A Florida bankruptcy court recently clarified what constitutes a contract to extend financial accommodations for the benefit of the debtor, and the circumstances in which those contracts could be assumed, rejected or terminated. In re Ernie Haire Ford, Inc., 403 B.R. 750 (Bankr. M.D. Fla. 2009).

The issue came before the bankruptcy court after several third-party automobile finance companies terminated their individual contract purchase agreements with the debtor, Ernie Haire Ford, Inc., an auto dealership. Under its prepetition arrangement with the finance companies, the debtor would negotiate a retail installment sales contract with a prospective automobile purchaser and obtain credit information from the purchaser.

Thereafter, the debtor would circulate information regarding the proposed vehicle sales contract and the purchaser's credit information to the finance companies, which would have discretion to enter into the transaction. If one of the finance companies accepted a transaction, the finance company would provide the debtor with the purchase price for the vehicle, and the purchaser would make payments directly to the finance company. The finance company was under no obligation to accept any particular transaction or to finance any of the proposed purchase contracts.

After Ernie Haire filed for bankruptcy protection, the finance companies informed the debtor that they would be closing the debtor's accounts and no longer would be financing transactions related to the debtor. In response, the debtor filed a motion to compel the finance companies to comply with their pre-petition contract purchase agreements.

Financial Accommodations?

In response, the finance companies first argued that their contract purchase agreements with the debtor were not assumable. Specifically, they argued that the contract purchase agreements were agreements to extend financial accommodations to or for the benefit of the debtor. See 11 U.S.C.A. § 365(c)(2) (West 2009) ("The trustee may not assume or assign any executory contract ... if ... such contract is a contract to make a loan, or extend other debt financing or financial accommodations, to or for the benefit of the debtor, or to issue security of the debtor.").

The bankruptcy court, however, found that this type of arrangement did not constitute a contract to make a loan or extend other debt financing. See In re Ernie Haire Ford, 403 B.R. at 755-58. The court determined that contracts qualify for treatment under section 365(c)(2) "only when the principal purpose of a contract is to extend financing to or guarantee the financial obligations of the debtor." Id. at 755. The court noted that "in nearly every instance where a financial accommodation has been found to exist, the debtor has been directly or secondarily liable for the debt incurred." Id. at 757. In this case, the debtor had no obligation to the finance companies under their ultimate contract with the purchaser.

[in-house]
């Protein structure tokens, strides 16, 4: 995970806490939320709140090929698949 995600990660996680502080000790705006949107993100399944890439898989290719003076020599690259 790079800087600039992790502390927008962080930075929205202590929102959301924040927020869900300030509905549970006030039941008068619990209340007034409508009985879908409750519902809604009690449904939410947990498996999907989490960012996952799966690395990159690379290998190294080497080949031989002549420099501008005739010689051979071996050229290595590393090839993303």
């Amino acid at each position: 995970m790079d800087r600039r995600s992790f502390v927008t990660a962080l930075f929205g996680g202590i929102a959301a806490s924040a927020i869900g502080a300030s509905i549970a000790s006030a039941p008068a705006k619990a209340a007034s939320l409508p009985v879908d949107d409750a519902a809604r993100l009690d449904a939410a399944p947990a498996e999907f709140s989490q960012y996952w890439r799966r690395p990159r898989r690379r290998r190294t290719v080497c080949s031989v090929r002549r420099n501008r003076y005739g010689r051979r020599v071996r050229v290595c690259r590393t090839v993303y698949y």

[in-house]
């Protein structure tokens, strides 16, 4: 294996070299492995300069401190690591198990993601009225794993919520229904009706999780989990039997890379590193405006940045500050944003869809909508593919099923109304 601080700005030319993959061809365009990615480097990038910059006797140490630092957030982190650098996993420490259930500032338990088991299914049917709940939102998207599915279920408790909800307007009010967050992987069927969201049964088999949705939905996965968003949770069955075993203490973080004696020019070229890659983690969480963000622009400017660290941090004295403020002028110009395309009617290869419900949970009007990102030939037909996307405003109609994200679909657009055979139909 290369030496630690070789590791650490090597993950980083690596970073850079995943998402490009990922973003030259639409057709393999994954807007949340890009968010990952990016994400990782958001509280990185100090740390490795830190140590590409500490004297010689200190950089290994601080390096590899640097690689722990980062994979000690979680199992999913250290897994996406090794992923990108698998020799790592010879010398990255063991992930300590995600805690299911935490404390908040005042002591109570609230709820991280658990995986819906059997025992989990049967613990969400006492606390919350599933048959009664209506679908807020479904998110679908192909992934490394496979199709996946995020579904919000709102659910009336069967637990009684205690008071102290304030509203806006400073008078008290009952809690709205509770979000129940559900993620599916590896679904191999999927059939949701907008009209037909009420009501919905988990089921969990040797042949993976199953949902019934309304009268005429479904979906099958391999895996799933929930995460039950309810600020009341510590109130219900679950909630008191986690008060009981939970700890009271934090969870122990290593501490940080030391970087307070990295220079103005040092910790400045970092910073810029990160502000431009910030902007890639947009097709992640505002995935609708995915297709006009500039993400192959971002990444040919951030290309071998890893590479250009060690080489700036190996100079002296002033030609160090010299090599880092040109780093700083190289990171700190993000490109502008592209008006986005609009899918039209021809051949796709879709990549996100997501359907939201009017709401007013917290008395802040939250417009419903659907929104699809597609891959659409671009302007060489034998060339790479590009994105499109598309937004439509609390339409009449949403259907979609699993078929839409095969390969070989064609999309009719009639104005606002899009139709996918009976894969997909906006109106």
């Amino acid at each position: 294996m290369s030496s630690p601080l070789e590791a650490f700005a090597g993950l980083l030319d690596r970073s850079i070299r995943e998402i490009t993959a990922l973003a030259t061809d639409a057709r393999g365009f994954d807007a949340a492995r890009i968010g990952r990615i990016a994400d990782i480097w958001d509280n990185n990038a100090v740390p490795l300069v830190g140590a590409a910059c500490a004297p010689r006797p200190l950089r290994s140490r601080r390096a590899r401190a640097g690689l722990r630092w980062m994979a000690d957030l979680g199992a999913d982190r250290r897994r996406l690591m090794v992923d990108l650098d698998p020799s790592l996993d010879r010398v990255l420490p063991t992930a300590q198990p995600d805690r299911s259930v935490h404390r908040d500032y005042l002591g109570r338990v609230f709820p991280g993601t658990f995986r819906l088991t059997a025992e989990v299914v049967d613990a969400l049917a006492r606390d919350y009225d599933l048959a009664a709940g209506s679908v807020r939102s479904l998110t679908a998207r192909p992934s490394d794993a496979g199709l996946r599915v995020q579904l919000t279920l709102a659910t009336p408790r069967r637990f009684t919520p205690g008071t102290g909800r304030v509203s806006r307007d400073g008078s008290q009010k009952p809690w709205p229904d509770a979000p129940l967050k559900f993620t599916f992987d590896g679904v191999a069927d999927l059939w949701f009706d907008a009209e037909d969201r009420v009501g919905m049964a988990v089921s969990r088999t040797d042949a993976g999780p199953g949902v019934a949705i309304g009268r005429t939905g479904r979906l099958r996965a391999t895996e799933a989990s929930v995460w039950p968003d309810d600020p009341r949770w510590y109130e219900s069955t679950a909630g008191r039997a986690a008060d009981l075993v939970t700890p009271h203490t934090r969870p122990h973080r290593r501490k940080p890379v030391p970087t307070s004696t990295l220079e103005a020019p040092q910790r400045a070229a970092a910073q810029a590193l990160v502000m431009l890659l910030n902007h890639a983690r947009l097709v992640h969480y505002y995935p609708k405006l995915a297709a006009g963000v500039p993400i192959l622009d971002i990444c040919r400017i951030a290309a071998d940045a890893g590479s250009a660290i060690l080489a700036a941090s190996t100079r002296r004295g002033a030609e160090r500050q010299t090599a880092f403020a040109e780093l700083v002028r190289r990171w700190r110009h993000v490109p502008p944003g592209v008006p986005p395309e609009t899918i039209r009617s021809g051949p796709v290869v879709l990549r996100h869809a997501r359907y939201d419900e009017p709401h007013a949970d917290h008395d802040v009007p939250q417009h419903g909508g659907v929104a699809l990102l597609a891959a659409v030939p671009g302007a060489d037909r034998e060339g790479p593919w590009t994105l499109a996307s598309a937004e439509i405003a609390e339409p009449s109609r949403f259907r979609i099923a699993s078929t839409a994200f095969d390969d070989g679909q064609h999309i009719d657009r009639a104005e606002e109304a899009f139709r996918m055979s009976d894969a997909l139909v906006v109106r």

As a result, the bankruptcy court found the agreements at issue did not qualify for treatment under section 365(c)(2).

Right to Terminate

The finance companies next argued that they had no obligation under the contract purchase agreements because these contracts contained language making them terminable at will.

The bankruptcy court disagreed, and instead found that the timing of the finance companies' decision to terminate the contracts—which occurred immediately after the bankruptcy filing—was based solely on the filing of the debtor's chapter 11 petition and therefore violated the congressional policy against ipso facto provisions. Id. at 758-60. Thus, the court refused to recognize the termination.

Finally, the finance companies argued that even if they were not entitled to formally terminate the contract purchase agreements, they were entitled to functionally terminate the agreements by declining to accept any transactions from the debtor to finance new vehicles.

The bankruptcy court again disagreed. Finding that the finance companies could be compelled to honor the contract purchase agreements, the court noted that there was an obligation on the part of the finance companies to operate under the agreements in good faith. "[T]he bankruptcy case of [the debtor] cannot be the reason for rejecting every Consumer Contract without regard to the merits of the individual transaction, with the result of effectively terminating the contract purchase agreements in violation of the automatic stay." Id. at 761.

The court concluded that the finance companies not only were compelled to perform under the terms of the contract purchase agreements, but also were required to perform under those agreements in good faith. Specifically, the court found that although there were no objective criteria in the contracts that would require the finance companies to accept any particular financing transaction, the court could require the finance companies to operate under the agreements in good faith and to, it seems, accept financing agreements in a similar manner and frequency as they would have done pre-petition.

Going Forward

The Ernie Haire Ford case is a notable reminder that depending on the circumstances, non-debtor parties to an executory contract in bankruptcy may have an obligation to go beyond the express terms of a contract to operate under the contract in "good faith."